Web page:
Ogden Mills Phipps

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Ogden Mills Phipps
Born (1940-09-18)September 18, 1940
New York, New York, U.S.
Died April 6, 2016(2016-04-06) (aged 75)
New York, New York, U.S.
Residence Palm Beach, Florida
Education Yale University
Occupation Financier, Racehorse owner/breeder & industry executive
Political party Republican
Board member of The Jockey Club, NYRA, Breeders' Cup Limited, NTRA
Children Ogden Phipps II, Daisy, Lilly, Samantha
Parent(s) Ogden Phipps &
Lillian Stokes Bostwick
Relatives Siblings: Cynthia, Robert Lansing, Henry Ogden

Ogden Mills "Dinny" Phipps (September 18, 1940 – April 6, 2016) was an American financier, Thoroughbred racehorse industry executive, and horse breeder. Widely known by the nickname "Dinny," he was chairman of the family's Bessemer Trust until retiring in 1994, and served as its vice chairman.[1]

Early life[edit]

The son of major Thoroughbred breeder Ogden Phipps, his grandmother Gladys Mills Phipps owned the renowned Wheatley Stable and his great-grandfather Ogden Mills who was involved with Thoroughbreds starting at the end of the 19th century, owned racing stables in the United States and was a partner with Lord Derby in a racing stable in France.[2]


Horse racing industry executive[edit]

A member of the Board of Directors and a past chairman of The Jockey Club and of the New York Racing Association, Phipps was a member of the Jockey Club of Canada.[3] He also served on the board of Breeders' Cup Limited and the National Thoroughbred Racing Association and, with his cousin Stuart S. Janney III, co-owned Orb, the 2013 Kentucky Derby winner.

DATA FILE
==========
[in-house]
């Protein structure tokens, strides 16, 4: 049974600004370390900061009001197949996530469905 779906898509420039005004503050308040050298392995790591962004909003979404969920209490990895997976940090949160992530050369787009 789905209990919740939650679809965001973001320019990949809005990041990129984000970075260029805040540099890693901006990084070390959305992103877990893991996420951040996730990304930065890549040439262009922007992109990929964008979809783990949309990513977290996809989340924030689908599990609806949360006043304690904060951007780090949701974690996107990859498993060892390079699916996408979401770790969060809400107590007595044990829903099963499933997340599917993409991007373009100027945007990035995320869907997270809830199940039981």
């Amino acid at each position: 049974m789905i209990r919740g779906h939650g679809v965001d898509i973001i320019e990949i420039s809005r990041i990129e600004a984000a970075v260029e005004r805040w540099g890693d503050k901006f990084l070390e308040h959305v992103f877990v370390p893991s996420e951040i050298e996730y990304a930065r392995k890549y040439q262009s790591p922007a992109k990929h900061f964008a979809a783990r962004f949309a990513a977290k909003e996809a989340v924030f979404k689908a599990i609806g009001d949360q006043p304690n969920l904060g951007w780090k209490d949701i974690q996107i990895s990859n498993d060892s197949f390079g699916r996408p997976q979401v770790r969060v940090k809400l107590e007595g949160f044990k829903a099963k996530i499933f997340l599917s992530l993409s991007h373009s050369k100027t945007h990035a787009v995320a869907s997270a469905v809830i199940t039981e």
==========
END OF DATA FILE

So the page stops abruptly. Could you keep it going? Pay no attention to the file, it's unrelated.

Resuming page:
Thoroughbred racing[edit]

Like their father and grandmother before them, Dinny Phipps and his sister Cynthia had a long working relationship with the Hancock family's Claiborne breeding farm near Paris, Kentucky. In 1995, Dinny Phipps's great filly Inside Information won the Molly Pitcher Handicap, following his sister Cynthia who won it in 1992 with Versailles Treaty, and his father Ogden who had also won it in 1988 with Personal Ensign.

Dinny Phipps and his father were two of the subjects in the 2003 book Legacies of the Turf: A Century of Great Thoroughbred Breeders by race historian Edward L. Bowen that chronicled the history of Thoroughbred racing's most influential breeders. In 1978 Dinny Phipps received the Eclipse Award of Merit,[4] the horse racing industry's highest honor, plus he was voted the New York Turf Writers Award as "The Man Who Did the Most for Racing." In 2002, Phipps received the Industry Service Award from the Thoroughbred Owners and Breeders Association.

Among the many successful horses raced by Dinny Phipps were:

In partnership with William S. Farish III, Dinny Phipps bred Storm Song, the 1996 Breeders' Cup Juvenile Fillies winner and American Champion Two-Year-Old Filly. In England, Dinny Phipps' horse, Posse, won the 1980 G1 Sussex Stakes and G2 St. James's Palace Stakes and went on to sire Group 1 winners.

In 2017, he was inducted into the National Museum of Racing and Hall of Fame as a Pillar of the Turf.[6]

Personal life[edit]

Phipps had six children and 24 grandchildren, including five-year-old namesake Ogden Phipps.[7] His wife's name is Ande, the mother of four of the Phipps children.[8]


External links[edit]